Everything else became a tool to grow, capture and sell that attention. Being a product strategist myself, and having worked on my own product ideas in the past without a specific business model in mind but the obvious: “we will sell ads at some point”. I think I know how this business model manifests, it mostly comes from the founders’ aspiration to provide their product for free for people anywhere in the world. And to deliver on that vision, they typically will need millions of dollars from investors who not only will help them grow but push them to generate revenue. At that moment, your attention, eyeballs, and engagement become the true product they sell to businesses out there looking to sell their own products and services.

Video is KING.

And the most engaging content type, whether it's long, medium, or short-form.

From users to either content consumers or creators.

Probably the most exciting new entrepreneurial project in the new 20s is becoming a content creator. Those who started their journey a decade ago proved to create and monetize their follow-ship, not only through ads but through products they have created around their expertise like books, courses, etc.

On the other hand, we are all consumers in the new medium, consequently, our worldviews are being altered at a much faster pace than ever before.


As part of the research, I did before writing this post, the majority of people who had something to say or state about social media impact fall into three camps.

The first camp is the marketers (everything is digital now) whose aim is to help businesses of all sizes master their marketing efforts on social media.

The second camp is the stop-using-social-media-now camp, these include prominent individuals, inspirational speakers, researchers, psychologists, book authors…, etc.

The third is all of us who can neither claim it’s great nor bad as a whole. Some say it’s important for activism, others say that it’s bad for effective activism which historically meant going down to the street, some say social media facilitates dialogue, others say it is killing it, and so forth.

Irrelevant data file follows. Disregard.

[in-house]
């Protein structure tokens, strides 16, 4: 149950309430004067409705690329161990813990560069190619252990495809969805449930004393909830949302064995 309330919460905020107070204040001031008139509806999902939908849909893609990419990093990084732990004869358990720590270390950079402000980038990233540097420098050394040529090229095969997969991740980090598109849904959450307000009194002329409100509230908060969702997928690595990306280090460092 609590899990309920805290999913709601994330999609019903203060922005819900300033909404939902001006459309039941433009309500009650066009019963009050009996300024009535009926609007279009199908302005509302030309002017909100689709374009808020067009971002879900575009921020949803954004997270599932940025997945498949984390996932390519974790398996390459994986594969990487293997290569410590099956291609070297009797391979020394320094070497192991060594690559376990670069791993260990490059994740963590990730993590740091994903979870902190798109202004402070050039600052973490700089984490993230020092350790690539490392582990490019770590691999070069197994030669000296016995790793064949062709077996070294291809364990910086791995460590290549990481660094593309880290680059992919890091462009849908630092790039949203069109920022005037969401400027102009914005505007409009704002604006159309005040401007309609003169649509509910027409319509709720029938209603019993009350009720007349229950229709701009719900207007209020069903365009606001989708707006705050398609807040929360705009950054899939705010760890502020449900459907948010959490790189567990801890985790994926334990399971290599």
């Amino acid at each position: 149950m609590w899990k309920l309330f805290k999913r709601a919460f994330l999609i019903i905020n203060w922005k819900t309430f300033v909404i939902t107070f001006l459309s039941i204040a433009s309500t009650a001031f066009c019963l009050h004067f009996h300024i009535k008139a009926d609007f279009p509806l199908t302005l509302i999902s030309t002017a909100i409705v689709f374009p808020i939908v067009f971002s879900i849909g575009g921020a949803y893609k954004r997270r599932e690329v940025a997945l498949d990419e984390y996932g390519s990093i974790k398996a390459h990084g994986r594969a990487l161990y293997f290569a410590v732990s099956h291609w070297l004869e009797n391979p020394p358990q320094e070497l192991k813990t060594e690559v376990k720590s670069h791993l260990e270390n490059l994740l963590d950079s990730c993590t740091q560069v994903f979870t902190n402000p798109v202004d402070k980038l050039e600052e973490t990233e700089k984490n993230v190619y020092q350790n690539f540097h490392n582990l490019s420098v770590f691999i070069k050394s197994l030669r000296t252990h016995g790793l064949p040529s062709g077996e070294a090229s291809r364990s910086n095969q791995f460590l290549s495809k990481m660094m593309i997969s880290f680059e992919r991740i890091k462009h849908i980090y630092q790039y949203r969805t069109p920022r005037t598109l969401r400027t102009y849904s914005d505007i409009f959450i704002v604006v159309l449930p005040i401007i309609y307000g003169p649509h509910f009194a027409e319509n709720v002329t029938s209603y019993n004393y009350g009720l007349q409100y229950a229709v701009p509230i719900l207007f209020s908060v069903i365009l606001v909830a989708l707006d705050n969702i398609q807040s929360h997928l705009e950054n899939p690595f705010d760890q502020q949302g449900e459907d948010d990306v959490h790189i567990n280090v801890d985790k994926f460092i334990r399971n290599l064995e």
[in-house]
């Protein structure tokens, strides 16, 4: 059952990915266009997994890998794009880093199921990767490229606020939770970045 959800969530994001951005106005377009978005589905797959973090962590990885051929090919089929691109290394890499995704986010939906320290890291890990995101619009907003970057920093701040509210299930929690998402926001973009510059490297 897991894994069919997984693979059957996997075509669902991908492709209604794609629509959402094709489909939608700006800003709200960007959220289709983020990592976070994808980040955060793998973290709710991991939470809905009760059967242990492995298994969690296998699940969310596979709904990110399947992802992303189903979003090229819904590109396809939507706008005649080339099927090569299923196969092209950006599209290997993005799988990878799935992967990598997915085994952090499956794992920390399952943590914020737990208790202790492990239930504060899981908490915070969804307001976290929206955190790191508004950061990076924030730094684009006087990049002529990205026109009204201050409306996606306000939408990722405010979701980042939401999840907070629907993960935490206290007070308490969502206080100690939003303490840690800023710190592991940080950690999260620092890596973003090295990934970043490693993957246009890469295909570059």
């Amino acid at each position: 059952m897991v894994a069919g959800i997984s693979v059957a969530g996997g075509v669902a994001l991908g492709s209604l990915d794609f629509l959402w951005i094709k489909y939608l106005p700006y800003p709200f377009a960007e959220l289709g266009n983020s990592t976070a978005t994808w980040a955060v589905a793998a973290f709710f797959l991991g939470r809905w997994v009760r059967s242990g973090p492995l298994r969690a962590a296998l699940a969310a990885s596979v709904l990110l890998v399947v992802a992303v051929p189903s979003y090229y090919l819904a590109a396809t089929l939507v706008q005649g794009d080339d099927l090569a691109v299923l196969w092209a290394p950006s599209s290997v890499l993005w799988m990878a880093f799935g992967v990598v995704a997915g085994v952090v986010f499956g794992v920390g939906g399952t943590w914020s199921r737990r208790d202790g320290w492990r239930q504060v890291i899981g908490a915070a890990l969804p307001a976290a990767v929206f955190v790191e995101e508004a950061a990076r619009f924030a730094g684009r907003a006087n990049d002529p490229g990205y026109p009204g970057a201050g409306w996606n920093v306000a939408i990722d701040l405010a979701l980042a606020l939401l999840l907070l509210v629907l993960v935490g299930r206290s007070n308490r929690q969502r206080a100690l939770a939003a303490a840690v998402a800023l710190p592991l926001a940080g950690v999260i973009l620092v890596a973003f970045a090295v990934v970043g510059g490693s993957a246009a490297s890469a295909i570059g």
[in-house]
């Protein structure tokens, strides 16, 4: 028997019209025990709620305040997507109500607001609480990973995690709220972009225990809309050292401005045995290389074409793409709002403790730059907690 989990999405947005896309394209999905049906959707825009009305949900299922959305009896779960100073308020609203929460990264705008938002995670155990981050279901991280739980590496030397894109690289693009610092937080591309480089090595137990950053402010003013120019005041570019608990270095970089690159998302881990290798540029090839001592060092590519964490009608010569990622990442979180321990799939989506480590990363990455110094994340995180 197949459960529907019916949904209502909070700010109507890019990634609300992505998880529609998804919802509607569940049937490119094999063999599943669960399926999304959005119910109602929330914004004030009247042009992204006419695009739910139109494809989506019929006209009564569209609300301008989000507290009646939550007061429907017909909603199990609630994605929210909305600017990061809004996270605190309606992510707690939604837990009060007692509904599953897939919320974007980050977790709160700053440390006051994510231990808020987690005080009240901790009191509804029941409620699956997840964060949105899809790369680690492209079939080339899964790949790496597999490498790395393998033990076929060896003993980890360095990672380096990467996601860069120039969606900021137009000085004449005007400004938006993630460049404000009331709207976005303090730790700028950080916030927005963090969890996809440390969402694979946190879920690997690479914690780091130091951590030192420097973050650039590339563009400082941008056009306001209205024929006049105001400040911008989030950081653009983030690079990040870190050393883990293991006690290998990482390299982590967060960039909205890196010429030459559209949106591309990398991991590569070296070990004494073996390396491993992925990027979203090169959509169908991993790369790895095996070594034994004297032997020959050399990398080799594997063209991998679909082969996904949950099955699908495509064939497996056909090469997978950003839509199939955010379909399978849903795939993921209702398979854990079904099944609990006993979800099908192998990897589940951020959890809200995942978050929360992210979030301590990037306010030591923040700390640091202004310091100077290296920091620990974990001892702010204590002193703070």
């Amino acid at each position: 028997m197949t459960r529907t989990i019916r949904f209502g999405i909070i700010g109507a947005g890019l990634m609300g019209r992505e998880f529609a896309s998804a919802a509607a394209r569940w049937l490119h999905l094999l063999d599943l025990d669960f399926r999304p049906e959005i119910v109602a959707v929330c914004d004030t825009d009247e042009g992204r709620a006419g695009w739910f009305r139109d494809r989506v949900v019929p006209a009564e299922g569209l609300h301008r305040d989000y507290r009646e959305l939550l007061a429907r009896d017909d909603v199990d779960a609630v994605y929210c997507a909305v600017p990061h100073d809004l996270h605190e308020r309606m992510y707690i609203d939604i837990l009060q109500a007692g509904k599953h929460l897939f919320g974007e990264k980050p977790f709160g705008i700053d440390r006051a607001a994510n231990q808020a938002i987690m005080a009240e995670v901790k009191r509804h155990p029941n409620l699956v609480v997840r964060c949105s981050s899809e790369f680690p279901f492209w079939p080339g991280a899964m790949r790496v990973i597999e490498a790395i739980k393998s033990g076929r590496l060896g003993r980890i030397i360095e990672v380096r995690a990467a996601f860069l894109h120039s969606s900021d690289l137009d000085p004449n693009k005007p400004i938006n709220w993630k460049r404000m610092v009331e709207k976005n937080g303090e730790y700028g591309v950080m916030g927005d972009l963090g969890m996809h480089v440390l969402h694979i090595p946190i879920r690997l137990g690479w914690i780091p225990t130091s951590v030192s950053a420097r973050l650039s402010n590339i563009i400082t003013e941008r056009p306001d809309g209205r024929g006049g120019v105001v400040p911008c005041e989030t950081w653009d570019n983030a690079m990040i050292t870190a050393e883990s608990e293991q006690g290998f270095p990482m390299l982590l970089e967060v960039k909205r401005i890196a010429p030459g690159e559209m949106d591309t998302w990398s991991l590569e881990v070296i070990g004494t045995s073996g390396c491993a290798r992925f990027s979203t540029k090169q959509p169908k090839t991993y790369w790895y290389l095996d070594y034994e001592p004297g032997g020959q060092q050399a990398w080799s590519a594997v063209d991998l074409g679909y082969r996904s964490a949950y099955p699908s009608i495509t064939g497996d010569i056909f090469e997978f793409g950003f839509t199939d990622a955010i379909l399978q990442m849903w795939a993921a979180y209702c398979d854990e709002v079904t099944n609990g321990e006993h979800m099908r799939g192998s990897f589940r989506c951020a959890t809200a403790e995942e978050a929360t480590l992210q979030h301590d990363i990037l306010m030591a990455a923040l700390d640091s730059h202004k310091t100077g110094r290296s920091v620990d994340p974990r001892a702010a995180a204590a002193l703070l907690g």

The following is my registry of significant effects of social media use from the late 2000s to date grouped into three main aspects, political, business, and psychological.

A New Political Age

Power to the individual

The rise of the social media activist has been paramount to the political effects of social media, their ability to communicate their messages on whichever topic and form like-minded storms, especially on Twitter, has brought unprecedented power to the individual. Yet, it has made us think that being an active social media supporter of a cause is enough to change the world. It’s not, but still necessary.

Minority empowerment

This is evident in many minorities that got their voices heard. From positive movements like LGBT rights and the #metoo movements to the rise of ISIS, alt-right, and Neo-Nazi movements all the same.

Effective mobilization around any subject

We’ve seen the power of mobilization firsthand during the US elections in 2009 and more so during the Arab uprisings around 2011-2013, where the use of Facebook and Twitter helped mobilize, and organize revolutionaries to march and organize sit-ins and protests. To date, the use of these platforms helps mobilization across different topics around the world.